U breaks ground on nanotech facility

The $83 million building is expected to be complete in November 2013.

Administration faculty and state officials critical to the success of the new NanoTech building shovel dirt at the groundbreaking ceremony Wednesday afternoon outside Akerman Hall.

Erin Westover

Administration faculty and state officials critical to the success of the new NanoTech building shovel dirt at the groundbreaking ceremony Wednesday afternoon outside Akerman Hall.

by Jeff Hargarten

Donning construction hard hats, a handful of University of Minnesota administrators, faculty and state officials gathered outside Akerman Hall Wednesday evening with shovels and started digging.

The groundbreaking ceremony for a new physics and nanotechnology building  took place on a rain-soaked Wednesday, more than a year after University administration first requested state funding for the project.

âÄúItâÄôs a dream come true,âÄù said Mos Kaveh, associate dean for the College of Science and Engineering.

CSE Dean Steven Crouch, CSE had pushed the buildingâÄôs construction for years, and could âÄúhardly wait to stick a shovel in the ground.âÄù Crouch said he was thrilled to see the project come to life.

Construction on the $83 million building on the corner of Beacon and Union streets will officially begin in November. It comes after a tumultuous journey and multiple funding challenges. The state Legislature approved funding for the building in 2010, but it was vetoed by former Gov. Tim Pawlenty.

Pawlenty recommended cuts to the University’s request for the projectâÄôs funding last year, prompting former University President Bob Bruininks and some physics professors to appeal before the Legislature to rescue the building.

The state eventually granted $4 million in planning money to the project, and the University matched half the funding to keep the project on track.

MinnesotaâÄôs government shutdown this summer cast further uncertainty on the project as Gov. Mark DaytonâÄôs planned $100 million for University projects was jeopardized.

The state finally approved $51.3 million for the project in the bonding bill passed at the shutdownâÄôs conclusion in July. The University will cover the remaining third of the projectâÄôs cost with help from private donations.

But CSE is still trying to raise an additional $10 million to cover its part of the costs âÄî the school already has $6 million set aside, Kaveh said.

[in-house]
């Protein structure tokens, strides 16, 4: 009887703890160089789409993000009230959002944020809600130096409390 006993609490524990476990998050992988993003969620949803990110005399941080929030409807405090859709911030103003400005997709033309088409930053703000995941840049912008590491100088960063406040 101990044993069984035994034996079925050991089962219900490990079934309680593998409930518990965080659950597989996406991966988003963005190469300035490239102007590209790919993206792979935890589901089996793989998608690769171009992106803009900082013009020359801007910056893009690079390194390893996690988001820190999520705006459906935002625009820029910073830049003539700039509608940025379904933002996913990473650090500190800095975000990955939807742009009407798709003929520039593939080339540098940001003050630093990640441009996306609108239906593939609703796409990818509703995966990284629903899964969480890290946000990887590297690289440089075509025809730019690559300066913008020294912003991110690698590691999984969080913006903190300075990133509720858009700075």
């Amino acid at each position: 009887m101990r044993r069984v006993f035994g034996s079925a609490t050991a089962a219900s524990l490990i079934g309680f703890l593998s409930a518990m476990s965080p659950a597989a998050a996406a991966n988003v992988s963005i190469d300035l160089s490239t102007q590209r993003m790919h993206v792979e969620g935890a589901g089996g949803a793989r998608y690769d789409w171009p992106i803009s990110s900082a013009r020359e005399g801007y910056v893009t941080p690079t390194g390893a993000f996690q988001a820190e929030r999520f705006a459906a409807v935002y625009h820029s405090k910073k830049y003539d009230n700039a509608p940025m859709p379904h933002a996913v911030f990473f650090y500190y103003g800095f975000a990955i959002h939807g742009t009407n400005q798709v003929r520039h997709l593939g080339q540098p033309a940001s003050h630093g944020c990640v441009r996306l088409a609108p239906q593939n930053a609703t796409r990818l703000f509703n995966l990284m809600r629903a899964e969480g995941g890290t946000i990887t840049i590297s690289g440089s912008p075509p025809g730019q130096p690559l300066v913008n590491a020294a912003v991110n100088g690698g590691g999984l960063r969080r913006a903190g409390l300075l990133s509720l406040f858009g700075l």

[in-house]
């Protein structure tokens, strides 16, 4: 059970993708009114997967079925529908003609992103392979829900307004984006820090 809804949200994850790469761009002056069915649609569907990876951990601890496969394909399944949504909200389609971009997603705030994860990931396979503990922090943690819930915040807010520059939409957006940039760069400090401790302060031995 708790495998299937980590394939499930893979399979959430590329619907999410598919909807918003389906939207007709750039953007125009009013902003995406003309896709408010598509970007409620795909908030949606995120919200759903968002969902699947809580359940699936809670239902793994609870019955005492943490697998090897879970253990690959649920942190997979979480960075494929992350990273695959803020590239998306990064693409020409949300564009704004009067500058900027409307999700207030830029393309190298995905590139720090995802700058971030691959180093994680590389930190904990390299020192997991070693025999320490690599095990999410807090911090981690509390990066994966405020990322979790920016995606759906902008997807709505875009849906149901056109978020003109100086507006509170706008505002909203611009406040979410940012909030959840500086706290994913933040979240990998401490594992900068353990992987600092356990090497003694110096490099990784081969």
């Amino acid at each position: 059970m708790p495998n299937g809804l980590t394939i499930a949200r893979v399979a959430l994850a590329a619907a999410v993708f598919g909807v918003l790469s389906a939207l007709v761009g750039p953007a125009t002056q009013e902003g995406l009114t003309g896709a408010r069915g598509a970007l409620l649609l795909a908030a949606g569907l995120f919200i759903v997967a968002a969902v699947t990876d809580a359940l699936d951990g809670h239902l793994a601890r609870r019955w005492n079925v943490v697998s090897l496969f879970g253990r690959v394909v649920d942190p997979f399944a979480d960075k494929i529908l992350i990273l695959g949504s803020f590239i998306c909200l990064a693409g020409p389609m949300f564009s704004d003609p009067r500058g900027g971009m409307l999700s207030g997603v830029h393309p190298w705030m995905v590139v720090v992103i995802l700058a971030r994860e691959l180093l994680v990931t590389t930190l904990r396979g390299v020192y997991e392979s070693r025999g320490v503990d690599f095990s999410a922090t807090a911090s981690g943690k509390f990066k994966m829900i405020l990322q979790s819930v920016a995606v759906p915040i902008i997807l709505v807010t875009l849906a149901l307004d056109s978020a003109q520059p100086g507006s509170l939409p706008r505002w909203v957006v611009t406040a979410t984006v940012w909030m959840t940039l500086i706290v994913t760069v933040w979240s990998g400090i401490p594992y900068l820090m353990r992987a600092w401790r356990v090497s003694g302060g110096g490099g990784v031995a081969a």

At the groundbreaking ceremony, President Eric Kaler said he was grateful the Legislature came through.

âÄúThis is no ordinary project,âÄù said Linda Cohen, chairwoman of the UniversityâÄôs Board of Regents. She said the building would increase research money for the University and make the school a national leader in nanotechnology.

âÄúItâÄôs a lot to ask for one building,âÄù she said, adding âÄúWe have raised our profile among our peers.âÄù

By 2014, a considerable number of jobs will involve nanotechnology, said Susan Von Mosch, director of the Minnesota Office of Higher Education. Besides the effect of the research, she said the construction would also create jobs for the state.

The almost 60,000-square-foot building will feature a combination of about 40 physics and nanotechnology research laboratories.

About 200 doctorate and graduate students will help staff the complex, Crouch said.

The nanotechnology department is currently scattered throughout University campuses and would receive about a quarter of the buildingâÄôs space.

âÄúProgress in nanotechnology, and in particular, in the application of nanotechnology, continues to accelerate,âÄù said Stephen Campbell, a director at the College of Science and Engineering.

Applications for the technology, including nanomedicine and energy production, âÄúhold some of the greatest potential for positively impacting humanity,âÄù Campbell said.

Hundreds of University researchers are involved in some aspect of nanotechnology, he said.

Campbell expects usage of the facility will grow, not only among University scientists, but also among researchers from the private sector and other academic institutions.

The building is expected to be completed in November 2013, according to Matt Stringfellow, a senior project manager.